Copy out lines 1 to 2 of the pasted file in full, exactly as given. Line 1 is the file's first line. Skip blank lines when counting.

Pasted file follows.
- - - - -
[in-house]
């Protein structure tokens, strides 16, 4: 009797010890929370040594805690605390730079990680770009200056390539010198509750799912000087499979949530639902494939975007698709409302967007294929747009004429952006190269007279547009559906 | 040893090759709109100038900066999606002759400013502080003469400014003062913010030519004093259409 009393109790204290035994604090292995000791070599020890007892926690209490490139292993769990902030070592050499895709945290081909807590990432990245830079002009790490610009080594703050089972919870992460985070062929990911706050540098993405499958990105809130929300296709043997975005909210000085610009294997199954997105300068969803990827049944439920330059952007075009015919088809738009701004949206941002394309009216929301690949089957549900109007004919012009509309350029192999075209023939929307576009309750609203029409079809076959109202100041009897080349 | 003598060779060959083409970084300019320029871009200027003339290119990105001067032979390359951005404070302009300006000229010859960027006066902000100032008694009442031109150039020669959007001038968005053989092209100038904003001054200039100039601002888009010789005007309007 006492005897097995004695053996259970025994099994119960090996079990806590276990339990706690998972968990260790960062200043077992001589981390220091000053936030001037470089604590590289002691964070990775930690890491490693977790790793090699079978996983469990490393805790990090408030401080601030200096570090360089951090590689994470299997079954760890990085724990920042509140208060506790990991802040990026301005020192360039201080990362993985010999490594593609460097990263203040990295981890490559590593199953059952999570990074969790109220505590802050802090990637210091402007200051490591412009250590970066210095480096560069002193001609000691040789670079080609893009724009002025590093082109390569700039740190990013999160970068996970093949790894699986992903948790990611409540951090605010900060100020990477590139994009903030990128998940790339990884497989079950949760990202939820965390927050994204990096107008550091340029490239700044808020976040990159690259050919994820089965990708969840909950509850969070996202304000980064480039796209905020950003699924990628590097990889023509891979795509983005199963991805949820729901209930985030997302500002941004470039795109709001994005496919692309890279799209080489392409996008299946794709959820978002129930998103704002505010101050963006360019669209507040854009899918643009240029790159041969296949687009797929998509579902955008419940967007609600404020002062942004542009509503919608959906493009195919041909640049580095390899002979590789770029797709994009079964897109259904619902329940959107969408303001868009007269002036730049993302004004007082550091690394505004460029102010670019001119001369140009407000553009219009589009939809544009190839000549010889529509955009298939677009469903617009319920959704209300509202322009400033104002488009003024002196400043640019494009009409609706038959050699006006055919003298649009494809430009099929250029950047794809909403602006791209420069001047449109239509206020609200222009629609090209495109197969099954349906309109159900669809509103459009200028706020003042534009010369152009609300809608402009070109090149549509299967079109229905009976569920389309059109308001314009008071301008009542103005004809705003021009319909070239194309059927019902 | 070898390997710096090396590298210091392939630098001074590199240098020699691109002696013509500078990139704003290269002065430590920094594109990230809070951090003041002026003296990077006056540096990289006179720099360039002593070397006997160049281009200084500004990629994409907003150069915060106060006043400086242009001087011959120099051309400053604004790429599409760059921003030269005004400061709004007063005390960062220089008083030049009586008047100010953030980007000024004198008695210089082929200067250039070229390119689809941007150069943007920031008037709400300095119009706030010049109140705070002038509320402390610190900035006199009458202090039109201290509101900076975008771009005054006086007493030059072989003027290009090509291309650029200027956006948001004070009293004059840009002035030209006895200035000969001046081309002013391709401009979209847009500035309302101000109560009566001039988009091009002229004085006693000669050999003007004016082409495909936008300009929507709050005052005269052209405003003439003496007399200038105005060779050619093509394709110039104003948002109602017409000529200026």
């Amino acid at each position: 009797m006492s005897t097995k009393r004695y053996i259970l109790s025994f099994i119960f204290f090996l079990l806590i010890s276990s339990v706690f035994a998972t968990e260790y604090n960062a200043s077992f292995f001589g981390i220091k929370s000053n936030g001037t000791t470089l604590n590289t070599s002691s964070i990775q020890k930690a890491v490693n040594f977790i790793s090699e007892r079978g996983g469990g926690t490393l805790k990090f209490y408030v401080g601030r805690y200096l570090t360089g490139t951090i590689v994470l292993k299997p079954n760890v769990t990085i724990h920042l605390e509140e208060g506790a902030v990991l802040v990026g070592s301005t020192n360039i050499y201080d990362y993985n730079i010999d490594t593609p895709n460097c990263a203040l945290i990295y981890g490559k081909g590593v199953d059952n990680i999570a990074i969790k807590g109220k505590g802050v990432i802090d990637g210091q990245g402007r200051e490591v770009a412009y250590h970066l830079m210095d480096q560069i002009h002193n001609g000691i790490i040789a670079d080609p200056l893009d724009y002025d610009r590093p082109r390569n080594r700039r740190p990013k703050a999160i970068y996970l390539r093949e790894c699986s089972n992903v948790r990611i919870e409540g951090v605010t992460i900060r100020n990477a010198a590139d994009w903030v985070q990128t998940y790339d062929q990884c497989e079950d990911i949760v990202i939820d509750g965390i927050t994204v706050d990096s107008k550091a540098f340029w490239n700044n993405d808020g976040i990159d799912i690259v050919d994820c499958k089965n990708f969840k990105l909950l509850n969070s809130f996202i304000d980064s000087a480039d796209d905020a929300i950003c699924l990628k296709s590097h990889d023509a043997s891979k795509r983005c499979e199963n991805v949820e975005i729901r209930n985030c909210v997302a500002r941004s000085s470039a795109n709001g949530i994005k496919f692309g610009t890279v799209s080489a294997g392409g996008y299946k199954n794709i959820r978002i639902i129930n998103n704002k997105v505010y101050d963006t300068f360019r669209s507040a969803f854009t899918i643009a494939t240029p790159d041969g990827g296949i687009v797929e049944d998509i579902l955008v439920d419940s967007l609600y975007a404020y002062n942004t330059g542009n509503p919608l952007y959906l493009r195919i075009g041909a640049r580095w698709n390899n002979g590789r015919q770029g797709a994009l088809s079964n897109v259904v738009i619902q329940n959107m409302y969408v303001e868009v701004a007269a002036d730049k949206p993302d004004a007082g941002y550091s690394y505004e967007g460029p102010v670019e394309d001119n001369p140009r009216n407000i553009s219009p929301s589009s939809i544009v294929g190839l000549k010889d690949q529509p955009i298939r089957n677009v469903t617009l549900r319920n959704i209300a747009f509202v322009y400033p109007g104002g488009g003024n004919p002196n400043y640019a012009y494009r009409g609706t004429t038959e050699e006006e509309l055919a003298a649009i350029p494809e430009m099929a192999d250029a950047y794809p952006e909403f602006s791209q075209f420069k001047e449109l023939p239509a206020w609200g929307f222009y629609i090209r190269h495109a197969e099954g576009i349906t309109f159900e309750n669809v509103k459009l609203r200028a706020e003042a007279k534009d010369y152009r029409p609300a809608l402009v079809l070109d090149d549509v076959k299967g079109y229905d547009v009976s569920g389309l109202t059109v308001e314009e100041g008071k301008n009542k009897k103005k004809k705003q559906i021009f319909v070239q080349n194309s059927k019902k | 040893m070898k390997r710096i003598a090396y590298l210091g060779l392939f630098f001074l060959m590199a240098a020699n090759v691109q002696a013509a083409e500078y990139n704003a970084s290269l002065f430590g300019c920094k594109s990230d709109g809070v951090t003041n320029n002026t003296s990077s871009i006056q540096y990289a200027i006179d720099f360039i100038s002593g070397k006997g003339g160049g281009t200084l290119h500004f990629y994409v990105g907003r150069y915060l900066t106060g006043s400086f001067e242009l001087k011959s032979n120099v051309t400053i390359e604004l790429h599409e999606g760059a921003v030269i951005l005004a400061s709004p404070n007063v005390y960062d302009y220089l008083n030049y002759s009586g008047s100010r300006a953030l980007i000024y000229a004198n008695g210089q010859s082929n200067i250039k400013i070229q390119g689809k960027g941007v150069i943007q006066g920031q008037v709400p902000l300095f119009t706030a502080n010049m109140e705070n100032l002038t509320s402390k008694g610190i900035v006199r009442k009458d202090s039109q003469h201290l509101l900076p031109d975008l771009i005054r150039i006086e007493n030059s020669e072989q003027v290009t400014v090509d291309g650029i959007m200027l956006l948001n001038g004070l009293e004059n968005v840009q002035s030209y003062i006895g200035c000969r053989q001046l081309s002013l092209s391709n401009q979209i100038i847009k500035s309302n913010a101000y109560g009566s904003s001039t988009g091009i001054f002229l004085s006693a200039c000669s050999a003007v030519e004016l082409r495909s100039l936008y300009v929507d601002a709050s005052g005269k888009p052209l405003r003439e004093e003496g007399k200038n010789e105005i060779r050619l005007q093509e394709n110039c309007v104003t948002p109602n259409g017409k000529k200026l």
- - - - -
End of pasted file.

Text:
[in-house]
């Protein structure tokens, strides 16, 4: 009797010890929370040594805690605390730079990680770009200056390539010198509750799912000087499979949530639902494939975007698709409302967007294929747009004429952006190269007279547009559906 | 040893090759709109100038900066999606002759400013502080003469400014003062913010030519004093259409 009393109790204290035994604090292995000791070599020890007892926690209490490139292993769990902030070592050499895709945290081909807590990432990245830079002009790490610009080594703050089972919870992460985070062929990911706050540098993405499958990105809130929300296709043997975005909210000085610009294997199954997105300068969803990827049944439920330059952007075009015919088809738009701004949206941002394309009216929301690949089957549900109007004919012009509309350029192999075209023939929307576009309750609203029409079809076959109202100041009897080349 | 003598060779060959083409970084300019320029871009200027003339290119990105001067032979390359951005404070302009300006000229010859960027006066902000100032008694009442031109150039020669959007001038968005053989092209100038904003001054200039100039601002888009010789005007309007 006492005897097995004695053996259970025994099994119960090996079990806590276990339990706690998972968990260790960062200043077992001589981390220091000053936030001037470089604590590289002691964070990775930690890491490693977790790793090699079978996983469990490393805790990090408030401080601030200096570090360089951090590689994470299997079954760890990085724990920042509140208060506790990991802040990026301005020192360039201080990362993985010999490594593609460097990263203040990295981890490559590593199953059952999570990074969790109220505590802050802090990637210091402007200051490591412009250590970066210095480096560069002193001609000691040789670079080609893009724009002025590093082109390569700039740190990013999160970068996970093949790894699986992903948790990611409540951090605010900060100020990477590139994009903030990128998940790339990884497989079950949760990202939820965390927050994204990096107008550091340029490239700044808020976040990159690259050919994820089965990708969840909950509850969070996202304000980064480039796209905020950003699924990628590097990889023509891979795509983005199963991805949820729901209930985030997302500002941004470039795109709001994005496919692309890279799209080489392409996008299946794709959820978002129930998103704002505010101050963006360019669209507040854009899918643009240029790159041969296949687009797929998509579902955008419940967007609600404020002062942004542009509503919608959906493009195919041909640049580095390899002979590789770029797709994009079964897109259904619902329940959107969408303001868009007269002036730049993302004004007082550091690394505004460029102010670019001119001369140009407000553009219009589009939809544009190839000549010889529509955009298939677009469903617009319920959704209300509202322009400033104002488009003024002196400043640019494009009409609706038959050699006006055919003298649009494809430009099929250029950047794809909403602006791209420069001047449109239509206020609200222009629609090209495109197969099954349906309109159900669809509103459009200028706020003042534009010369152009609300809608402009070109090149549509299967079109229905009976569920389309059109308001314009008071301008009542103005004809705003021009319909070239194309059927019902 | 070898390997710096090396590298210091392939630098001074590199240098020699691109002696013509500078990139704003290269002065430590920094594109990230809070951090003041002026003296990077006056540096990289006179720099360039002593070397006997160049281009200084500004990629994409907003150069915060106060006043400086242009001087011959120099051309400053604004790429599409760059921003030269005004400061709004007063005390960062220089008083030049009586008047100010953030980007000024004198008695210089082929200067250039070229390119689809941007150069943007920031008037709400300095119009706030010049109140705070002038509320402390610190900035006199009458202090039109201290509101900076975008771009005054006086007493030059072989003027290009090509291309650029200027956006948001004070009293004059840009002035030209006895200035000969001046081309002013391709401009979209847009500035309302101000109560009566001039988009091009002229004085006693000669050999003007004016082409495909936008300009929507709050005052005269052209405003003439003496007399200038105005060779050619093509394709110039104003948002109602017409000529200026």